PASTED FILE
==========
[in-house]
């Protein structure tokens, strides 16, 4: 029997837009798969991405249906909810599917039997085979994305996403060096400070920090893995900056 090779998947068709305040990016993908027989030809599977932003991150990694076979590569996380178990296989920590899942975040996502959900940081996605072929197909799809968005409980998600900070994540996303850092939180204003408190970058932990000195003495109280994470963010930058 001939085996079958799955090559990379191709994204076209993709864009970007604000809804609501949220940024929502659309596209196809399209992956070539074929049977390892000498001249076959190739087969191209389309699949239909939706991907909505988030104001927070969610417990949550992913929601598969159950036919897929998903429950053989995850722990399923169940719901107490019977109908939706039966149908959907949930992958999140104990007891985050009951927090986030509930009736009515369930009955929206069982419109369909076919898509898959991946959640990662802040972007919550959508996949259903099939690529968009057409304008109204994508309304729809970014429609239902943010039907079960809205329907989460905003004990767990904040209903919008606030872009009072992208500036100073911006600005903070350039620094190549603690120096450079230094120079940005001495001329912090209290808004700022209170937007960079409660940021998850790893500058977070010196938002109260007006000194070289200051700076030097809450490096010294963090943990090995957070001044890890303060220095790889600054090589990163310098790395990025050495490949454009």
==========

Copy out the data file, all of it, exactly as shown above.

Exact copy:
[in-house]
């Protein structure tokens, strides 16, 4: 029997837009798969991405249906909810599917039997085979994305996403060096400070920090893995900056 090779998947068709305040990016993908027989030809599977932003991150990694076979590569996380178990296989920590899942975040996502959900940081996605072929197909799809968005409980998600900070994540996303850092939180204003408190970058932990000195003495109280994470963010930058 001939085996079958799955090559990379191709994204076209993709864009970007604000809804609501949220940024929502659309596209196809399209992956070539074929049977390892000498001249076959190739087969191209389309699949239909939706991907909505988030104001927070969610417990949550992913929601598969159950036919897929998903429950053989995850722990399923169940719901107490019977109908939706039966149908959907949930992958999140104990007891985050009951927090986030509930009736009515369930009955929206069982419109369909076919898509898959991946959640990662802040972007919550959508996949259903099939690529968009057409304008109204994508309304729809970014429609239902943010039907079960809205329907989460905003004990767990904040209903919008606030872009009072992208500036100073911006600005903070350039620094190549603690120096450079230094120079940005001495001329912090209290808004700022209170937007960079409660940021998850790893500058977070010196938002109260007006000194070289200051700076030097809450490096010294963090943990090995957070001044890890303060220095790889600054090589990163310098790395990025050495490949454009």